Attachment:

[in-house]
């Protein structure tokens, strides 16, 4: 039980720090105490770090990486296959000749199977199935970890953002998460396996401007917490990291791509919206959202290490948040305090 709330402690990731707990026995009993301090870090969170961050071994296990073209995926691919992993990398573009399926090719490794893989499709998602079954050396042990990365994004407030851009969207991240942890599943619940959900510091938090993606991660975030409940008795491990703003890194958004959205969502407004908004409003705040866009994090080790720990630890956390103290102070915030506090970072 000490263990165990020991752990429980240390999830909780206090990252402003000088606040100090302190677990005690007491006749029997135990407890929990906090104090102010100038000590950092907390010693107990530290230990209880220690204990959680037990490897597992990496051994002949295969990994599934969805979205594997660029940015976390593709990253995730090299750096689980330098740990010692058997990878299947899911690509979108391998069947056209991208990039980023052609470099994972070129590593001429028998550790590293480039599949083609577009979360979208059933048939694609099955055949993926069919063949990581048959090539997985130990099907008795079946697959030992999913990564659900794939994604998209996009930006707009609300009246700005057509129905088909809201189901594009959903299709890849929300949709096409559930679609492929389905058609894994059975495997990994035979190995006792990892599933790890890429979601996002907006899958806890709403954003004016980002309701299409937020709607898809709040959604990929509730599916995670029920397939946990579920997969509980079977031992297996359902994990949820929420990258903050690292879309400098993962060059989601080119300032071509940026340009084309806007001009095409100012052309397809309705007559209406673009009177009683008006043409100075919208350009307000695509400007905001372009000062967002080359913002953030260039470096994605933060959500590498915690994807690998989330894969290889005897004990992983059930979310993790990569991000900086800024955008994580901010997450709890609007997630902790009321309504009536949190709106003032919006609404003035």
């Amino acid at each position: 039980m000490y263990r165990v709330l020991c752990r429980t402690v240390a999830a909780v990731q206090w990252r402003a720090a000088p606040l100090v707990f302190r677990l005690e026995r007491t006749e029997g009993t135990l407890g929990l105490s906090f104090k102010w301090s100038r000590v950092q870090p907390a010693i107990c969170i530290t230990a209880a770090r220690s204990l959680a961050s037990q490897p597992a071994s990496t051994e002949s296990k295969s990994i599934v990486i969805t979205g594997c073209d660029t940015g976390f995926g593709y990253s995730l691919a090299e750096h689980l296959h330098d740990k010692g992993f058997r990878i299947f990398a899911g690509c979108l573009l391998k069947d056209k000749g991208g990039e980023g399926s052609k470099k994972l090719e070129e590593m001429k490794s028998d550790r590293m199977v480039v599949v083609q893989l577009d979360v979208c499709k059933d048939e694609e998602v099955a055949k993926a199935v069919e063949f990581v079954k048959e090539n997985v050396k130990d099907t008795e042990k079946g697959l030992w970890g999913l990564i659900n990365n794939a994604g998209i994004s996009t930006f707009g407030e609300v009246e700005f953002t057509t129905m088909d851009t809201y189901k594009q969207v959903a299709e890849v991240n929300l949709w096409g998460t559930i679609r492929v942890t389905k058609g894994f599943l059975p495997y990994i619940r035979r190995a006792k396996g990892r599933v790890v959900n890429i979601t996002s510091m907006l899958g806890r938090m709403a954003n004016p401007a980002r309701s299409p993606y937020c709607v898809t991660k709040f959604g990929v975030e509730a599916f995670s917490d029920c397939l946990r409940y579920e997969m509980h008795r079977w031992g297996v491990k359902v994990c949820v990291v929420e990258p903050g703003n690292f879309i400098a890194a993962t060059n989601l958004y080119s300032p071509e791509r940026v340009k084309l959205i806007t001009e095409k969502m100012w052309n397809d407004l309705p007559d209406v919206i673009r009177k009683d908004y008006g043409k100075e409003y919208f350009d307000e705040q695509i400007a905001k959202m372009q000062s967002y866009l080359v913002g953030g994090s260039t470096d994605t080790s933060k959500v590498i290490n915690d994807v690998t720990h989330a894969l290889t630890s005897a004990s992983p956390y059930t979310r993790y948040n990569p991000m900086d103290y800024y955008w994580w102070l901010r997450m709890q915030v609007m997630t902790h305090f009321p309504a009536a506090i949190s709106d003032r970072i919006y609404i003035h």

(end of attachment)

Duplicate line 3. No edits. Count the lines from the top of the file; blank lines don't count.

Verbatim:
């Amino acid at each position: 039980m000490y263990r165990v709330l020991c752990r429980t402690v240390a999830a909780v990731q206090w990252r402003a720090a000088p606040l100090v707990f302190r677990l005690e026995r007491t006749e029997g009993t135990l407890g929990l105490s906090f104090k102010w301090s100038r000590v950092q870090p907390a010693i107990c969170i530290t230990a209880a770090r220690s204990l959680a961050s037990q490897p597992a071994s990496t051994e002949s296990k295969s990994i599934v990486i969805t979205g594997c073209d660029t940015g976390f995926g593709y990253s995730l691919a090299e750096h689980l296959h330098d740990k010692g992993f058997r990878i299947f990398a899911g690509c979108l573009l391998k069947d056209k000749g991208g990039e980023g399926s052609k470099k994972l090719e070129e590593m001429k490794s028998d550790r590293m199977v480039v599949v083609q893989l577009d979360v979208c499709k059933d048939e694609e998602v099955a055949k993926a199935v069919e063949f990581v079954k048959e090539n997985v050396k130990d099907t008795e042990k079946g697959l030992w970890g999913l990564i659900n990365n794939a994604g998209i994004s996009t930006f707009g407030e609300v009246e700005f953002t057509t129905m088909d851009t809201y189901k594009q969207v959903a299709e890849v991240n929300l949709w096409g998460t559930i679609r492929v942890t389905k058609g894994f599943l059975p495997y990994i619940r035979r190995a006792k396996g990892r599933v790890v959900n890429i979601t996002s510091m907006l899958g806890r938090m709403a954003n004016p401007a980002r309701s299409p993606y937020c709607v898809t991660k709040f959604g990929v975030e509730a599916f995670s917490d029920c397939l946990r409940y579920e997969m509980h008795r079977w031992g297996v491990k359902v994990c949820v990291v929420e990258p903050g703003n690292f879309i400098a890194a993962t060059n989601l958004y080119s300032p071509e791509r940026v340009k084309l959205i806007t001009e095409k969502m100012w052309n397809d407004l309705p007559d209406v919206i673009r009177k009683d908004y008006g043409k100075e409003y919208f350009d307000e705040q695509i400007a905001k959202m372009q000062s967002y866009l080359v913002g953030g994090s260039t470096d994605t080790s933060k959500v590498i290490n915690d994807v690998t720990h989330a894969l290889t630890s005897a004990s992983p956390y059930t979310r993790y948040n990569p991000m900086d103290y800024y955008w994580w102070l901010r997450m709890q915030v609007m997630t902790h305090f009321p309504a009536a506090i949190s709106d003032r970072i919006y609404i003035h």